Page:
The Passover Seder (festive meal) is not far off. Many people know that this holiday is dedicated to the exodus of the Jews from Egypt, which occurred about 34 centuries ago.
Since then, this momentous event is celebrated every year for the whole week. If we consider that it is preceded by a lot of laborious activities and accompanied by all sorts of restrictions, there is a fair question, “Why is such special attention paid to this holiday?”
The tragic events that preceded the exodus of the Jews from Egypt and that subsequently occurred during the wanderings in the desert are well known. Along with this, one event stands out from all the rest. The fact is that nothing like that had ever happened to anyone else.
For the first time in history of humanity, the Jewish people decided to raise the bar of interpersonal relationships to the level of “as one man with one heart.” If we look at the holiday of Passover from this point of view, then much if not all of what that we know about Passover and the Jews may have to be radically reviewed.
Imagine for a moment the situation of those days. The Jews under the guidance of their leader Moses are leaving Egypt – a country, where they were enslaved for centuries. It would seem, what do former slaves need? – To settle quickly in a new place to live safely and enjoy new found freedom. But in reality, something strange took place.
After a long ordeal in the desert, the Jews gather at the foot of Mount Sinai and take on themselves, frankly, an unbearable burden. They agree to guarantee for each other. We know that this is impossible in principle. Didn’t people have other things? Who needed this mutual guarantee anyway?
But in fact, the answer is obvious: “In order for a people to live, thrive and grow, it must be united, and it is unlikely anyone will argue with this.” Question: “On the basis of the principle, through what idea can this be done?”
Of course, you can unite the people on the idea of universal equality and brotherhood and on the idea of national superiority; it is also possible to unite the people by the American dream.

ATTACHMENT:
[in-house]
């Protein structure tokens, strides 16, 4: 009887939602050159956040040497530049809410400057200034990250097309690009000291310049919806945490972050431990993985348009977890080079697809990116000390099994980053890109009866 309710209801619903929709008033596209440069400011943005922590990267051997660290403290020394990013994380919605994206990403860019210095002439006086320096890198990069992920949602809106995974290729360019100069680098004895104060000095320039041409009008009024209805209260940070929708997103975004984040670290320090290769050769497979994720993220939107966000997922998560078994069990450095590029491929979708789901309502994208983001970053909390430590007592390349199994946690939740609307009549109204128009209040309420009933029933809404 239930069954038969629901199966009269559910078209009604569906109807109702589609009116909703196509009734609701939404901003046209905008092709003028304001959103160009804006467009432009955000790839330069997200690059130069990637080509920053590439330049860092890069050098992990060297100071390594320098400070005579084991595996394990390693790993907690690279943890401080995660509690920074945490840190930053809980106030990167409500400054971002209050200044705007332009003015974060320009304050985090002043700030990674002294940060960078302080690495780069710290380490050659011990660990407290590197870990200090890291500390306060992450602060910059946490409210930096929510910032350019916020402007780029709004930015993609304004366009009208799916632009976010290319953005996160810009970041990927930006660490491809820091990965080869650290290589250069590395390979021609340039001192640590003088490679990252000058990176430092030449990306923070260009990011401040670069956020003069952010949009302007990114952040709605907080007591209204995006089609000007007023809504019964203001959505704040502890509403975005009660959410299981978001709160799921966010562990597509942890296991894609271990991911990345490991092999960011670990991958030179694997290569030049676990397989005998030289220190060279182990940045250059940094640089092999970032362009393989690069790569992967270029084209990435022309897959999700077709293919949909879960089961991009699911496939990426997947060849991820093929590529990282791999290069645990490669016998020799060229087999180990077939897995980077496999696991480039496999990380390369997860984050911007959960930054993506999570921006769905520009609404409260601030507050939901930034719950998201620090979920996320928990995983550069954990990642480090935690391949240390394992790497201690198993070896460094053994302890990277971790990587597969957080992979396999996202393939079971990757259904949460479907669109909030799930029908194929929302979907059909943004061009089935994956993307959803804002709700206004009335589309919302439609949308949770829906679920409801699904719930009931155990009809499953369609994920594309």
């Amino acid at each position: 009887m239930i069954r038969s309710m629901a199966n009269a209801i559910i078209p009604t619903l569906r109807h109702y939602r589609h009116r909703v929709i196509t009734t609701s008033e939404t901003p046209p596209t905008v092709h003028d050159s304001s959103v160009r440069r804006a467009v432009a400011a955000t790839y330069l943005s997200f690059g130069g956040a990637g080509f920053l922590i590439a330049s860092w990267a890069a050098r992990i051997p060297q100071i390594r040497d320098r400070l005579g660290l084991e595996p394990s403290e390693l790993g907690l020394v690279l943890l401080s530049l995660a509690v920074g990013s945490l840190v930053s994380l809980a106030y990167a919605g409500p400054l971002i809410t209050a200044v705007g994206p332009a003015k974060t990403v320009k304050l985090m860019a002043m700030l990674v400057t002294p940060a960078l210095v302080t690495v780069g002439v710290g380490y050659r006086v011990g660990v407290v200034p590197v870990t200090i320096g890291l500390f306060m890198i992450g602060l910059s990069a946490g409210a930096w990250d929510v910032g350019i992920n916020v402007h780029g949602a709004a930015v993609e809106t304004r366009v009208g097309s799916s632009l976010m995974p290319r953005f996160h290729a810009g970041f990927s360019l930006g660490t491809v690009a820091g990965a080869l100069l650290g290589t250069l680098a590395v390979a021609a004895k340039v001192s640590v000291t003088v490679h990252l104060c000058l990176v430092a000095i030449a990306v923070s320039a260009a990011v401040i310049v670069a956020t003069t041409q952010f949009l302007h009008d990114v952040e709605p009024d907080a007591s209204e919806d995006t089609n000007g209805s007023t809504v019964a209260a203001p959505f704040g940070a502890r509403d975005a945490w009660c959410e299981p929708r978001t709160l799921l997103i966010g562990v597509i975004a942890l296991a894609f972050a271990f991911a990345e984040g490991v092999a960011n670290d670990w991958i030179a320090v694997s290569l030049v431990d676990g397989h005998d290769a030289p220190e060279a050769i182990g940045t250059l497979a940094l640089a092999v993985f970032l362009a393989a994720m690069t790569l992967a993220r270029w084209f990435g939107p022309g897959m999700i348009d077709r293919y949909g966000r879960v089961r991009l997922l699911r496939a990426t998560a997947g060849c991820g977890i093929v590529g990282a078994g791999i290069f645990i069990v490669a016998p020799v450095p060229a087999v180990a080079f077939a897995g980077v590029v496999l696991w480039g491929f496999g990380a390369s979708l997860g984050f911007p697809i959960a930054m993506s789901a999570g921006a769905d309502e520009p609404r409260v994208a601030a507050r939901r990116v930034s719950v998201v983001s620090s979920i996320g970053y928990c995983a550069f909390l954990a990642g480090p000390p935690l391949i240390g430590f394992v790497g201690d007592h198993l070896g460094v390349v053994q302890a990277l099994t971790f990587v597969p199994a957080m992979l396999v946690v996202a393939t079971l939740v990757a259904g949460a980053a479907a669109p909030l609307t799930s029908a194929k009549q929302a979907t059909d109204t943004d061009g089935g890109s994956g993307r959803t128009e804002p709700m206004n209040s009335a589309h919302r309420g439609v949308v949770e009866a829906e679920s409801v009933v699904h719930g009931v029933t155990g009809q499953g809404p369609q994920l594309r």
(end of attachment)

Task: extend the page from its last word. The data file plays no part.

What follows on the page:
There is a practical question – “How and for how long will these principles and ideas work?” We know the answers. With all that, these principles are rational and understandable, but the idea of ”mutual guarantee” or even worse – “love thy neighbor as thyself” – is irrational, that is, essentially impossible.
Why then, has the idea of ”love thy neighbor,” irrational at first glance, lived for more than 3,000 years and is perceived with understanding by anyone in the world, but rational ideas – “national ideas” are always taken ill and die within a generation?
It says in the Torah that the Jews, one and all, decided unanimously to guarantee for each other. It can be said it was a matter of the whole people, with all the consequences. Obviously, this was the reason for success.
Later, as we know and due to various reasons, the people became indifferent towards this idea in order to then return to it again.
In both cases, the Jews thrived and prospered. Having united as one man with one heart in those ancient times, the Jewish people became a model for many nations and the founder of the ethical values that underlie the whole of civilization.
Today, the Jewish people as one, can give an example of correct relations. If all the people becomes engaged with this and if this idea becomes nationwide, as in the days of Moses, then without a doubt, the Jewish people will be able to realize it.
The choice is ours.